Once the tunnel is complete, the female is almost ready to lay her eggs. First she makes bee bread – a ball of pollen and regurgitated nectar. She puts it at the end of the tunnel, lays an egg on top of it and walls off the bee bread with a plug of chewed wood. This forms a 1-inch cell in which the egg can mature. She repeats this process, filling the tunnel with a row of six to eight cells with bee bread and one egg inside.

When the eggs hatch in early summer, the larvae feed on the bee bread in their cells. After about seven weeks, a larva has fattened up; it weaves a cocoon around itself and undergoes metamorphosis into an adult bee. The new adult remains in its cell for several additional weeks. In late August, it chews through the cell wall and ventures out of the tunnel. The bee at the farthest end of the tunnel is the oldest and hatches first. It chews through several cell walls and may climb over its younger siblings. Soon, all the bees hatch and leave the tunnel.

An eastern carpenter bee flies between flowers in East Boston on Aug. 12. (Photo: Jeanine Farley)

Once out of the tunnel, the young adults collect pollen from flowers. They store the pollen in the tunnel in which they grew up. As winter approaches and temperatures drop, the bees hibernate there. In the spring, they reemerge, mate and begin the cycle all over again. For most, this is the last time they will overwinter.

Eastern carpenter bees (Xylocopa virginica) are a little different. They are not always completely solitary. Sometimes a female bee who has overwintered twice will nest with one to four other females. This 2-year-old dominate, or primary, female lays all the eggs and does most of the work. Secondaries wait, ready to take over if something happens to the primary. They may collect some food for the larvae or help maintain the nest. Tertiary females have overwintered once. They do not leave the nest to forage but rather guard the entrance to the nest. They rely on food provided by the other females. After tertiary females overwinter a second time, they may become primary females. Even though several females may work together, they do not produce more offspring than one solitary carpenter bee.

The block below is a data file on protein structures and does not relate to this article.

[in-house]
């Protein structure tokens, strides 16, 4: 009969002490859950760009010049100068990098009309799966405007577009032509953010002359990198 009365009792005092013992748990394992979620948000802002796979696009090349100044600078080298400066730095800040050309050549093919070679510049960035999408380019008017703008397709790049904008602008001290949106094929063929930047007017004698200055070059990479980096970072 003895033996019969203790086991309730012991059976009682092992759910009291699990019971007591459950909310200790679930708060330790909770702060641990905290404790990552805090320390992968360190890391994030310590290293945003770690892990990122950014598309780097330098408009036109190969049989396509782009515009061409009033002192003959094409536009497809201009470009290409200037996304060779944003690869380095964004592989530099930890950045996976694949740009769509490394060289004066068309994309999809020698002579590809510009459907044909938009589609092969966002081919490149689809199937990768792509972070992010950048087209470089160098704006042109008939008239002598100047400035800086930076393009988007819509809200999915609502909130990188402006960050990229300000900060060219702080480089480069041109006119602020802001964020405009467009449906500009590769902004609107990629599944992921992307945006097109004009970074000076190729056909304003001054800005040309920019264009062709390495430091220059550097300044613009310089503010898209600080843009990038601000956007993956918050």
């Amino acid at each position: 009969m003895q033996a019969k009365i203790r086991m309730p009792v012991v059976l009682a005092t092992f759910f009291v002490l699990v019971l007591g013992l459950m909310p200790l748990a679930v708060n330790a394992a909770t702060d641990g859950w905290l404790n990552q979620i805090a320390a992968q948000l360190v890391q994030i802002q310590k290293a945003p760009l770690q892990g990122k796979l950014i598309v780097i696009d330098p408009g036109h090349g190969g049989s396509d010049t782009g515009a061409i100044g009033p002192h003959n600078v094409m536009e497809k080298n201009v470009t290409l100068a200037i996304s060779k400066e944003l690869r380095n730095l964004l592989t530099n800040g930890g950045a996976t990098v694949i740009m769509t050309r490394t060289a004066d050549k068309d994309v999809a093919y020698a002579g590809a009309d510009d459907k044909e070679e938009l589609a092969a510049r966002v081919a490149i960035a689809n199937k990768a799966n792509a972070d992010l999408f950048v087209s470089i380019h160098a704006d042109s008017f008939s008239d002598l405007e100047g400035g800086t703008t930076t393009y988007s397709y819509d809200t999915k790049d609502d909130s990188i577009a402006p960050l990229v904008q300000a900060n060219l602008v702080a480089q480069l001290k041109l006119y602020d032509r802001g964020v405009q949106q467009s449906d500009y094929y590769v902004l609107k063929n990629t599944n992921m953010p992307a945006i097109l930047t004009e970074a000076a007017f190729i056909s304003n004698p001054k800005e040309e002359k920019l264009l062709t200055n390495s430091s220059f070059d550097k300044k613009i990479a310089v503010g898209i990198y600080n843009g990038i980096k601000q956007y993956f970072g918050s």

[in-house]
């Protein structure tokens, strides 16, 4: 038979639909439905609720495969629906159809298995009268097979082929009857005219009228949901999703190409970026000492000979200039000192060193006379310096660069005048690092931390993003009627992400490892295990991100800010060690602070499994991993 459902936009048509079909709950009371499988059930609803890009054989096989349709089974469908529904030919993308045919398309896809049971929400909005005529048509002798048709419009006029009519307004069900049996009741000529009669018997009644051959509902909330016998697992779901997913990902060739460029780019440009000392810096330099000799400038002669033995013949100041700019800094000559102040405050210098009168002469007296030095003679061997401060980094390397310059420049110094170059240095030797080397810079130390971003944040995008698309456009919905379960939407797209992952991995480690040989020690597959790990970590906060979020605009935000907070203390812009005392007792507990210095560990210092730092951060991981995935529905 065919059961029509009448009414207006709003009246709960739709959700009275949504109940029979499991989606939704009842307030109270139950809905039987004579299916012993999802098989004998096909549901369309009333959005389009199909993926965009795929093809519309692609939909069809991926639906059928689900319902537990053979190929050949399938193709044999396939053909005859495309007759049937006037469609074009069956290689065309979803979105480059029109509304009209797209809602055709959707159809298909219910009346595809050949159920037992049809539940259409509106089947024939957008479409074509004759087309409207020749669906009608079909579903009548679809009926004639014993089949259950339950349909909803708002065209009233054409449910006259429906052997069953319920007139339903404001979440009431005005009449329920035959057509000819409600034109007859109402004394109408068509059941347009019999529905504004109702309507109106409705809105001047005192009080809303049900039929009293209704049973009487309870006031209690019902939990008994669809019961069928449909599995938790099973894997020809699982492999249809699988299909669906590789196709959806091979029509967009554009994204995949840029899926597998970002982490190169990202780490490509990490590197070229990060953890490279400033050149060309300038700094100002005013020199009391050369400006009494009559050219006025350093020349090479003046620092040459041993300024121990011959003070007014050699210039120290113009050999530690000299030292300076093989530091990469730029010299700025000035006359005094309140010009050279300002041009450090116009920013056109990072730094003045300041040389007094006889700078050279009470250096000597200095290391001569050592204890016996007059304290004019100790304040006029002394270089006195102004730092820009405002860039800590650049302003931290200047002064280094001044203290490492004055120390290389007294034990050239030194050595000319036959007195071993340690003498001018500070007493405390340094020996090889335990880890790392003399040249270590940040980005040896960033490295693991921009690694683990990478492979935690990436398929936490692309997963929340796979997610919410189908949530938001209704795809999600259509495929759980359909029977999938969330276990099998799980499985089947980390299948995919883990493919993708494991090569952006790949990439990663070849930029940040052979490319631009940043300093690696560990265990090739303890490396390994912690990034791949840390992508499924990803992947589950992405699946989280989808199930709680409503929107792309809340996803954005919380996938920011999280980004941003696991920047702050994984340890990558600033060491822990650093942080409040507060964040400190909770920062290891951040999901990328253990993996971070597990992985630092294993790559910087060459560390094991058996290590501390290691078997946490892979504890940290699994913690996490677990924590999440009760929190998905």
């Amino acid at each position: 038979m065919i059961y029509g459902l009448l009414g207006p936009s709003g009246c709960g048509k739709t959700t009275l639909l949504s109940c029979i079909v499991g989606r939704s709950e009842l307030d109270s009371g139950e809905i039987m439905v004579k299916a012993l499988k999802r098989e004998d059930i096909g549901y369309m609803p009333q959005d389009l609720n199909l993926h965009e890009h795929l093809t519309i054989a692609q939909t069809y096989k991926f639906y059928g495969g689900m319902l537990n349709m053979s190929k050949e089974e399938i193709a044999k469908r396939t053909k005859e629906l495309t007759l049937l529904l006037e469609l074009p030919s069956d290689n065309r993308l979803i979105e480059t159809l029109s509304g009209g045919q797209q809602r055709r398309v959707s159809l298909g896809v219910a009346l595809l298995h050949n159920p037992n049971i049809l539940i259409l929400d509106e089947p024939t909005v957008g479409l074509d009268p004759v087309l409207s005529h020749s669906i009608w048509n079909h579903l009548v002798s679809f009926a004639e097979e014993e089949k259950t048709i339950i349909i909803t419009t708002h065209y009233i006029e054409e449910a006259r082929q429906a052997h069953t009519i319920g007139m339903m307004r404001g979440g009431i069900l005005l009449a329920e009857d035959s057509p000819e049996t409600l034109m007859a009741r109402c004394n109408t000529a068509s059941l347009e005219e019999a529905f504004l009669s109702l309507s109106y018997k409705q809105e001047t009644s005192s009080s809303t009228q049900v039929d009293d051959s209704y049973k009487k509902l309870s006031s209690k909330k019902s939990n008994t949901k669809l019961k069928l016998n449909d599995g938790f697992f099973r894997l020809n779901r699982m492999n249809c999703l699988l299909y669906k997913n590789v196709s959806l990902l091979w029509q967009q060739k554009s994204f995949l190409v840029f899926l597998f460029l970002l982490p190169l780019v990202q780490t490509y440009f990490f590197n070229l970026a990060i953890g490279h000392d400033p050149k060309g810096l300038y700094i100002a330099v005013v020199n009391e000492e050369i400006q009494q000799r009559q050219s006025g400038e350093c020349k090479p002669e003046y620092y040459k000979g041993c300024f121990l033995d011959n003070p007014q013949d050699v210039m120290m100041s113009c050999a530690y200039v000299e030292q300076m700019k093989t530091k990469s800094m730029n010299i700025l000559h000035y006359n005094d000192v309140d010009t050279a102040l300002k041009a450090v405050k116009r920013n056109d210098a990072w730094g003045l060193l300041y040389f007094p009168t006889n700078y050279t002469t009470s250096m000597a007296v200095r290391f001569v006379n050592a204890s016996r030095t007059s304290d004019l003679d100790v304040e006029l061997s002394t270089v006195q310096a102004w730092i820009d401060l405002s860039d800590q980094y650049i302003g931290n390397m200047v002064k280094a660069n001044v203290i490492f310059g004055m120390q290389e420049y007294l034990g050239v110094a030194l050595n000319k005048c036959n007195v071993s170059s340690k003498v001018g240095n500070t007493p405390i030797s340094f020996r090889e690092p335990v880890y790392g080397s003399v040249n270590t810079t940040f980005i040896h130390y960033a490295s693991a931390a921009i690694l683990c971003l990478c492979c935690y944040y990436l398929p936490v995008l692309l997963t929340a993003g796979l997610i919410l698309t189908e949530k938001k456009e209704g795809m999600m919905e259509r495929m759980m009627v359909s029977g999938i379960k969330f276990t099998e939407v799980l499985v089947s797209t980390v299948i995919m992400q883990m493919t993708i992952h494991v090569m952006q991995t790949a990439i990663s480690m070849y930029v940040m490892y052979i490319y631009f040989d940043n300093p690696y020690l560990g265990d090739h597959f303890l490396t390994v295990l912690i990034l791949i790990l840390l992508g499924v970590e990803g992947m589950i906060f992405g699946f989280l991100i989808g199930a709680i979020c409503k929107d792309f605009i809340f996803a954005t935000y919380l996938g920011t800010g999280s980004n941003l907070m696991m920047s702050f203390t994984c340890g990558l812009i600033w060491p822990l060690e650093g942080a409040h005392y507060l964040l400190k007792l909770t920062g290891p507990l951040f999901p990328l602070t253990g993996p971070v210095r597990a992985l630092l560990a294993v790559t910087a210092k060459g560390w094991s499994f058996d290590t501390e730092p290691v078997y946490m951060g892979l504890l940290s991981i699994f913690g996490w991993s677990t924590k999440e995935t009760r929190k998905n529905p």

Carpenter bees like to nest in wood they can tunnel through easily – that is, soft wood with a straight grain. You might find them nesting in fence posts, firewood, porches, shutters or other weathered wood. They avoid wood that is painted or covered with bark. Most carpenter bee damage is minor. Sometimes woodpeckers search for overwintering bees by riddling their tunnel with holes.

Because carpenter bees spend much of their lives in their tunnels, you see them most often in the spring and early summer or in the late summer. Enjoy watching their hovering antics, and remember they are docile and mean you no harm.

 

Reader photo

Nancy Nordin spotted this raven in Tisbury on Jan. 1.

whitespace

Have you taken photos of our urban wild things? Send your images to Cambridge Day and we may use them as part of a future feature. Include the photographer’s name and the general location where the photo was taken.


Jeanine Farley is an educational writer who has lived in the Boston area for more than 30 years. She enjoys taking photos of our urban wild things.